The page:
Joseph Zada was indicted on charges relating to a Ponzi scheme that defrauded at least 26 victims. Zada represented that he was the illegitimate son of a Saudi oil billionaire to impress investors. One victim, former Detroit Red Wings forward Sergei Federov, lost about $43 million in the scheme.
INTERNATIONAL PONZI SCHEME NEWS
A class action suit was permitted to proceed against defendants Rashida Samji, Arvin Patel, Royal Bank of Canada, Toronto-Dominion Bank, Coast Capital Savings Credit Union, Vancouver City Savings and Worldsource Financial Management Inc., in connection with a Ponzi scheme operated by Rashida Samji through Mark Anthony Investment. The plaintiffs, Lawrence Brian Jer, Jun Jer and Janette Scott have alleged breach of trust, knowing assistance in breach of trust, fraud and negligence. The class claims are believed to be in the range of $30 to $40 million.
Abbas Haider Naqvi, Muhammad Arif Khan, Mohammad Sadiq Khan, Syed Haider Farosh Naqvi and Ahmed Rahman were each fined Rs400 million for their role in the Ponzi scheme run through Big Board. Big Board had promised returns to investors of 15%.
Saba Zaman, Faisal Nadeem and Sameen Jan were sentenced to prison for their role in a Ponzi scheme. Zaman was sentenced to 12 years and fined Rs50 million, Nadeem was sentenced to 10 years in prison and fined Rs30 million, and Jan was sentenced to 5 years in prison and fined Rs10 million.
Eammon Kelly lost an appeal of his 6 year prison sentence in connection with his €1.6 million Ponzi scheme. Kelly defrauded 25 investors by promising them €15,000 in profit on a €50,000 investment within 6 months if they purchased valuable sites in the UK. Kelly forged letters from Ulster Bank and a solicitors firm in connection with the scheme.
The liquidators in the David Ross Ponzi scheme case posted information on their website which investors contend will impact their ability to recover money they lost in the scheme. It appears that the liquidators may not pursue clawbacks of profits to investors. The liquidators’ website can be found at: www.pwc.co.nz/ross-group/frequently-asked-questions/
NEWSWORTHY LEGAL ISSUES IN PENDING PONZI SCHEME CASES
In the Ponzi scheme bankruptcy case of Financial Resource Mortgage Inc., the New Hampshire Banking Department has filed about $100,000 in claims. Other claimants have expressed outrage at the claim, alleging that the Department assisted in the fraud by, among other things, failing to apply a law that would have required FRM to carry fidelity bond insurance against this kind of fraud.
R. Mark Hunter aka John Joseph Mark Marino, who was previously indicted on charges of running a Ponzi scheme, has been sued by Private Reserve. Hunter is a disbarred lawyer who was previously sentenced to prison for fraud. Private Reserve alleges that he assumed another attorney’s identify and ran another Ponzi scheme out of a law office in another state. Private Reserve, claiming losses of $300,000 has sued Marino White O'Farrell & Gonzalez, JM International Commercial Consultants, Abraham Borenstein, and Abraham Borenstein & Associates, and alleges: “that John Joseph Mark Marino affirmatively concealed and intentionally withheld from disclosure from plaintiffs the material fact that Marino previously changed his name legally in 2005, from R. Mark Hunter to John Joseph Mark Marino, and immediately thereafter surreptitiously and fraudulent acquired the identity of a licensed attorney admitted to practice law in the State of New York named John Joseph Marino, admitted 1966, New York State Bar Number 1025360, and materially misrepresented himself as an attorney to plaintiffs and others.” The complaint also alleges that “Hunter was previously charged, tried, convicted, and sentenced to four years’ incarceration in a Swiss penal institution for committing criminal offenses in connection with operating a Ponzi investment scheme.” It further alleges that Hunter was also indicted in 2010 for engaging in “a scheme to defraud victims through a series of Ponzi investment trading programs that in fact did not exist.”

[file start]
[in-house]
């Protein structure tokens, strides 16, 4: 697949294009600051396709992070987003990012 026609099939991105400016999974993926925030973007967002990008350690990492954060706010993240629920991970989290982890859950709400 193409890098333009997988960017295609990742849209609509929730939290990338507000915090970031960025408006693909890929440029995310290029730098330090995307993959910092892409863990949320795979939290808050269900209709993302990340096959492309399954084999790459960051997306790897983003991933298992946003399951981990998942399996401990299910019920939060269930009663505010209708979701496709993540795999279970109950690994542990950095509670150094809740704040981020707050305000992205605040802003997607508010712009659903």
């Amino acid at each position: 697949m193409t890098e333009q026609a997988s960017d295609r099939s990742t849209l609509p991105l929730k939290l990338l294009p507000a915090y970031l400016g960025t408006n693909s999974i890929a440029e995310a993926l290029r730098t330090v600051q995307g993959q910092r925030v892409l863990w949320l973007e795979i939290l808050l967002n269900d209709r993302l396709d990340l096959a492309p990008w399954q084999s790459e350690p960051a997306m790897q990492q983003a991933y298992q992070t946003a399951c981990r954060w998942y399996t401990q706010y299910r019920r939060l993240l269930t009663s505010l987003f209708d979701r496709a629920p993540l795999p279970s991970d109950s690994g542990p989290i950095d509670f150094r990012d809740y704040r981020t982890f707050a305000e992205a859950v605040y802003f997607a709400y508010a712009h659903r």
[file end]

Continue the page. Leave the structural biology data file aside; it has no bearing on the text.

A ruling in the case of Bernard Madoff’s Ponzi scheme was issued relating to whether victims are entitled to include “time-based damages” in their loss calculations. The court found that they were not. More than 1,000 claimants had argument that they should be compensated for the use of their money for the time that their funds were invested. See In re Bernard L. Madoff Investment Securities LLC, 2013 Bankr. LEXIS 3747 (Bankr. S.D.N.Y. Sept. 10, 2013). The court noted that the victims had not bargained for guaranteed rates of return or inflation protection and that it was impossible for the claims to reflect “market reality” because the final account statements were fabricated.